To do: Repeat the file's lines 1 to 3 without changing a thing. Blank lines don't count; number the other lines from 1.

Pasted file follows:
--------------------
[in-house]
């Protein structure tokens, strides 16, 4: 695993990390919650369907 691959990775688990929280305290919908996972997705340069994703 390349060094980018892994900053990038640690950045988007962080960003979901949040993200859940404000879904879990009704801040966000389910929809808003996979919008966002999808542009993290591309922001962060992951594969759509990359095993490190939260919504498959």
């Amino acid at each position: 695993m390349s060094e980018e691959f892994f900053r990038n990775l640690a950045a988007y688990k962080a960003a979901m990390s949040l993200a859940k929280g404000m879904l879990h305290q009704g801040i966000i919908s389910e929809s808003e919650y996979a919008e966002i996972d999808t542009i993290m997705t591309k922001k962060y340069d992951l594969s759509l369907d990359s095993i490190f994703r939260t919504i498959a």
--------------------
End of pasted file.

[in-house]
């Protein structure tokens, strides 16, 4: 695993990390919650369907 691959990775688990929280305290919908996972997705340069994703 390349060094980018892994900053990038640690950045988007962080960003979901949040993200859940404000879904879990009704801040966000389910929809808003996979919008966002999808542009993290591309922001962060992951594969759509990359095993490190939260919504498959």
């Amino acid at each position: 695993m390349s060094e980018e691959f892994f900053r990038n990775l640690a950045a988007y688990k962080a960003a979901m990390s949040l993200a859940k929280g404000m879904l879990h305290q009704g801040i966000i919908s389910e929809s808003e919650y996979a919008e966002i996972d999808t542009i993290m997705t591309k922001k962060y340069d992951l594969s759509l369907d990359s095993i490190f994703r939260t919504i498959a």